Discharged from the Navy in 1961, Jerry became a machinist, building aerospace parts for the moon launch, a job suited to his dexterity, patience, and keen eyes. As “precision grinder A,” he produced the hinge mechanism for the door of the moon lander, now in the collection of the Smithsonian Institution. After the Apollo 11 landed on the moon, his machine shop lost its aerospace contracts and Jerry was asked to switch to making Gatling gun parts. Jerry had had his fill of war. He said, “I will work on any other project.  I will not build weapons to kill.” He was promptly fired and blacklisted from the industry. This presaged Jerry’s later career as an anti-war atomic vet and working in a new trade.

Jerry Michelin Sears
Jerry Sears fishing. Photo: Courtesy Mary White

Jerry’s marriage with Judy ended. He moved to Newport Beach and took up martial arts, earned a brown belt and learned to meditate, which he practiced until the end of his life. During his time at the dojo, he rekindled his childhood love for fishing with his family on the Colorado River, fishing for halibut on the piers. Jerry later enjoyed many fishing trips, usually with one or both of his younger sons, in Shasta County.

Around 1968-1969, Jerry moved north to the Bay Area with his brother Steve, to start a new life. They found jobs working at the Schlage lock factory in South San Francisco. They lived together, on the Shamrock ranch south of Pacific, built their own fine furniture and pursued Eastern religions, including the teachings of G.I. Gurdjieff. They were avid readers and very close friends. Jerry began building creative furniture for himself, his family and clients, and did so for the rest of his life!

During this time, Jerry met his second wife, Victoria, a college student, and a collage, wearable art and quilt artist, who also lived on Shamrock Ranch. They married in 1972 and had two sons, Ian and Seth. Jerry built quilt-making frames, thread cabinets and other quiltmaking tools, and sold them at quilt shows and seminars, while Victoria taught classes and gave lectures.

Following in his father’s footsteps, Jerry started a saw filing business at El Cerrito Mill and Lumber in El Cerrito, and later in Sebastopol. He sharpened giant band saws used in sawmills to turn logs into lumber. The heavy steel ovals were 20 feet long with formidable 6-inch teeth.  Jerry’s job was not only to sharpen them but also to “swedge” them – bending alternate teeth slightly to the left or right so they would cut swiftly and smoothly.  This took patience and precision, both among Jerry’s defining characteristics.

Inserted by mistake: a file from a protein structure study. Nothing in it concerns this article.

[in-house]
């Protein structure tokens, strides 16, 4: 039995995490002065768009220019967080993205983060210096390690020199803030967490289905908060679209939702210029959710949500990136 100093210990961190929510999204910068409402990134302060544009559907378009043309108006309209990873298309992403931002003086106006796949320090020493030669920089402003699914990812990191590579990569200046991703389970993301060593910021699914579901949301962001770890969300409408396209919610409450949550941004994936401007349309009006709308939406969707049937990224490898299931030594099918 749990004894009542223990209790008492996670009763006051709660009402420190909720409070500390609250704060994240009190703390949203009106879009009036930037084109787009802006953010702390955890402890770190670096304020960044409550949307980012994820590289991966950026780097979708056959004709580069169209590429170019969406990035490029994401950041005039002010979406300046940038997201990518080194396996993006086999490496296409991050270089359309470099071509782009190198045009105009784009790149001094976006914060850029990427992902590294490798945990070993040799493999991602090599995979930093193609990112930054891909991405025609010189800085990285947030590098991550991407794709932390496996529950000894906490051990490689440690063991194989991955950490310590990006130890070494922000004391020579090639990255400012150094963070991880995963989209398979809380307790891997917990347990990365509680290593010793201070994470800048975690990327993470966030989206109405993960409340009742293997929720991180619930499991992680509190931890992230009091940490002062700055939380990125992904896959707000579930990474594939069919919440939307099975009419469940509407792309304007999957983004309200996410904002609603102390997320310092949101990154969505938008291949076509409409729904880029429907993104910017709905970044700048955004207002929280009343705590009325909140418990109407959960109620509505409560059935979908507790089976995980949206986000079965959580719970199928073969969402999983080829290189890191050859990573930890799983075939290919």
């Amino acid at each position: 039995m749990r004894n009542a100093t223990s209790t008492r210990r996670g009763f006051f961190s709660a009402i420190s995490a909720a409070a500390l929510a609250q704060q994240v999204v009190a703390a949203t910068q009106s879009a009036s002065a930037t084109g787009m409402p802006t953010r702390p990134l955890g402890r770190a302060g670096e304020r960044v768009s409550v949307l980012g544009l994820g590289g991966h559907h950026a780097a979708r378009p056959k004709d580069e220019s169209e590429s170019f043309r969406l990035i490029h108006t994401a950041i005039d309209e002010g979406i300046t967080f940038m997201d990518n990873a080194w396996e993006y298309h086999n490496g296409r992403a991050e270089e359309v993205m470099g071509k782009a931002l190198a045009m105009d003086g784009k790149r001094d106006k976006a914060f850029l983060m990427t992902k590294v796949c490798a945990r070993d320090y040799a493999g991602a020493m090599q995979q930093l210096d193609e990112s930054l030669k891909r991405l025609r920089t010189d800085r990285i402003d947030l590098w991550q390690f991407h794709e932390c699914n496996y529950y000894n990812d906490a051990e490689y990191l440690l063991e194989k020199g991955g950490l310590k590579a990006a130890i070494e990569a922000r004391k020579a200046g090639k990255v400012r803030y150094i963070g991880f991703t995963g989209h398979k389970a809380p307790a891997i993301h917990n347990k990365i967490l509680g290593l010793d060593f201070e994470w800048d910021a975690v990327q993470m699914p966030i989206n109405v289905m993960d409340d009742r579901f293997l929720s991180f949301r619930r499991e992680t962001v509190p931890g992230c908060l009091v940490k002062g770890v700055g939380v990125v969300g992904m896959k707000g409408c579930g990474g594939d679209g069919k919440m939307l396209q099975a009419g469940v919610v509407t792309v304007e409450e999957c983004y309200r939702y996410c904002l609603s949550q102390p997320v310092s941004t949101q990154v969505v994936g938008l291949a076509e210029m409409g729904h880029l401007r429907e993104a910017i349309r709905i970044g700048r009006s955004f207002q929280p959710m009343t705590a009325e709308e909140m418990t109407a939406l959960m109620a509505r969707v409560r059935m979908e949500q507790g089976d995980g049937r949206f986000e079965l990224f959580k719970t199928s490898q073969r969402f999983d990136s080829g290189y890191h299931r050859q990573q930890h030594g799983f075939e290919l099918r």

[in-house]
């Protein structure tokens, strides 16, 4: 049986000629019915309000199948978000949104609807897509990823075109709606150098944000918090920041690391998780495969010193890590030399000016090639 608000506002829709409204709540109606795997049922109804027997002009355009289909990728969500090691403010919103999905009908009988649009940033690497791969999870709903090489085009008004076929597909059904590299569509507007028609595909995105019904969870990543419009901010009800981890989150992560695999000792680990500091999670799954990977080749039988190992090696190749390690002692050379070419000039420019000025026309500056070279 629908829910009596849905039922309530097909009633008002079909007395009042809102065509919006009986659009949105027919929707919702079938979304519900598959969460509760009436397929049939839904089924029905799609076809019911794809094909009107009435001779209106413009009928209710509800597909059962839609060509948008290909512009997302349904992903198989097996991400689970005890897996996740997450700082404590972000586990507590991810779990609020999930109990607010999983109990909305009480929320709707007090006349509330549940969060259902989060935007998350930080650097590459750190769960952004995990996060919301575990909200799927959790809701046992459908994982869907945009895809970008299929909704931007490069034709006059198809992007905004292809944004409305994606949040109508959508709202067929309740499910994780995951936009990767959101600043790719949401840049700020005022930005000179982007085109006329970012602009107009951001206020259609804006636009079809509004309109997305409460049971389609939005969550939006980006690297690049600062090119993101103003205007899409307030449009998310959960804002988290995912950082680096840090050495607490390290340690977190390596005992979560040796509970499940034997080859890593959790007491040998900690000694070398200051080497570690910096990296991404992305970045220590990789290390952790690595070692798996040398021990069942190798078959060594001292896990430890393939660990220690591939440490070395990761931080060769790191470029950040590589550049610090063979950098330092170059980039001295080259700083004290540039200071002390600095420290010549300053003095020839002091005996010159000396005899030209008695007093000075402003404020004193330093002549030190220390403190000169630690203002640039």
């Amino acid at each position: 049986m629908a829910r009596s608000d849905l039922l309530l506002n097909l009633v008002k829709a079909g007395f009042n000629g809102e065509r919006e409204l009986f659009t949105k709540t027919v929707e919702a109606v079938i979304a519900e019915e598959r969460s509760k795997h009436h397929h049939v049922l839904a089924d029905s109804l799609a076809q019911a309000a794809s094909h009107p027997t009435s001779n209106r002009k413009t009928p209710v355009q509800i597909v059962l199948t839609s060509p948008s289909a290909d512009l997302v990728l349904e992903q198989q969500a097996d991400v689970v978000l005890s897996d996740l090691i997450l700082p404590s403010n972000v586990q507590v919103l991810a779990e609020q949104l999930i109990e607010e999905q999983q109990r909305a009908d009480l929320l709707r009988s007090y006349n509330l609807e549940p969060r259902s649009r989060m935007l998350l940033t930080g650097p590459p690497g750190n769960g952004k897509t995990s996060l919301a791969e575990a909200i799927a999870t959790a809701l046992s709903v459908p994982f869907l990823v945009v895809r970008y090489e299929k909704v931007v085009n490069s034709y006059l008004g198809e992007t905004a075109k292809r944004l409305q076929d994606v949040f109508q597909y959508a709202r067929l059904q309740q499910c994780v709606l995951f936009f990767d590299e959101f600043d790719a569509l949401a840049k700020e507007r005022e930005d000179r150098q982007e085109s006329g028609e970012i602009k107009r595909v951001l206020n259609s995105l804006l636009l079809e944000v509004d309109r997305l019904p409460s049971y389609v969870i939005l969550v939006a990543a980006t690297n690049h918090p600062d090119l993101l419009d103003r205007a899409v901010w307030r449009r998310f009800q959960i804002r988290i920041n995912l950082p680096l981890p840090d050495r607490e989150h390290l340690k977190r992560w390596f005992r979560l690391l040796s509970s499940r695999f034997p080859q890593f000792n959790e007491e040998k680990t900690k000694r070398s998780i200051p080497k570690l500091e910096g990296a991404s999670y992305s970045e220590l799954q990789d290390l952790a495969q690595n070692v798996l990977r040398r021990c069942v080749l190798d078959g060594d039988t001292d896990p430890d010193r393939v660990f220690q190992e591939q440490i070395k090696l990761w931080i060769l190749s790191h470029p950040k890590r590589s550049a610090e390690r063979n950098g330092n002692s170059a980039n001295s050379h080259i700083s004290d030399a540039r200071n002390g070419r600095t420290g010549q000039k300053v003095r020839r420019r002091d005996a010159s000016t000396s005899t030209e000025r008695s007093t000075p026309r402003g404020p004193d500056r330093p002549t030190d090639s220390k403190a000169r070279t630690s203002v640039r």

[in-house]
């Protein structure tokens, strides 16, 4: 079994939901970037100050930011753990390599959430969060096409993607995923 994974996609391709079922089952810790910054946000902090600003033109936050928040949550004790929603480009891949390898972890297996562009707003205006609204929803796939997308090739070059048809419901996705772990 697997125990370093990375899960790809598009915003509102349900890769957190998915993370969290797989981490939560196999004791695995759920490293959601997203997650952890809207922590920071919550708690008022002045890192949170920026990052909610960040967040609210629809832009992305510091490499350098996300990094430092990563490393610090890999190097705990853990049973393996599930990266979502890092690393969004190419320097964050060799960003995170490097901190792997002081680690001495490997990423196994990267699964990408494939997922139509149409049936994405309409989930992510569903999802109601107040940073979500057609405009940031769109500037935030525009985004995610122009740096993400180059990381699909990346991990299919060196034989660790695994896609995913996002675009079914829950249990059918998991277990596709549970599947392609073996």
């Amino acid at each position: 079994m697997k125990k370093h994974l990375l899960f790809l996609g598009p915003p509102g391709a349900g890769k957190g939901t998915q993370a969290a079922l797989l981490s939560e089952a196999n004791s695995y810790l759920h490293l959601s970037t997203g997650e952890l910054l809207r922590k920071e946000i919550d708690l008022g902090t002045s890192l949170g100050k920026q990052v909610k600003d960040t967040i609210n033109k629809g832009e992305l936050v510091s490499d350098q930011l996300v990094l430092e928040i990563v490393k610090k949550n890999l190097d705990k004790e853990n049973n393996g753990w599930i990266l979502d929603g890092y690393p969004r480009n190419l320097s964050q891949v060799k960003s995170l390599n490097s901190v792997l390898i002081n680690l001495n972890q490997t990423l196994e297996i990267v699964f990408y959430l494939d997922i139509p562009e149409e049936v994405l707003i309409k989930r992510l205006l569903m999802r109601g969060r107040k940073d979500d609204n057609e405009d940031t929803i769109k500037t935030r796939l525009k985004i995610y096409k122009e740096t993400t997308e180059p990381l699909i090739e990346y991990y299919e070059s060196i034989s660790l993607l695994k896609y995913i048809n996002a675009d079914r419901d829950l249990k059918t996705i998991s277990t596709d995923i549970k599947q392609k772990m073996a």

When Jerry’s marriage with Victoria ended in 1982, they both moved back to Berkeley, to share parenting their sons.

In the mid-80s, his brother Steve became involved in supporting the revolution in Nicaragua, and invited Jerry to join him in setting up a cooperative woodshop in a mountain village, with the mission to “get the lumber mill up and running again.”  Jerry also taught the men how to build school furniture and learn a trade. The brothers flew down with suitcases full of tools. By day, Jerry taught furniture making.  At night he stayed in the rancho bunkhouse with the campesinos.

In 1995, Jerry moved to West Berkeley with Mary White, helping her completely remodel an 1892 Victorian, lifting the house 12 feet to create a woodshop for Jerry and a glass shop for Mary on the first floor. They camped out for two years as the project progressed. Jerry built the doors, trim, cabinets, and supervised the re-creation of the whole house. Jerry and Mary continued to live and work there till his death, with Jerry creating myriad one-of-a-kind furniture and cabinet projects and collaborating with Mary on many sculpture projects. He was sought-after for his fine craftsmanship, precision and ability to make cabinets that fit odd spaces.

Jerry was diagnosed with liver and lung cancer in 2018 and chose to not do treatments. From 2018-2020, as the cancers progressed, Jerry gradually gave up his activities but never lost his interest in life or his sense of humor. He continued working in his woodshop on projects, reading, studying Gurdjieff and meditating. In March 2020, Jerry signed up for hospice. The hospice staff, his son Ian and Mary took good care of him and followed his wishes. Jerry died peacefully at home on May 27, 2020.

Jerry was an unassuming remarkable human being and is missed by all who knew him. He is survived by his children, Jeff, Jennifer, Ian and Seth, his sister Caroline, his ex-wife Victoria, his partner of 32 years Mary and his many friends.

Donations may be made to Veterans for Peace.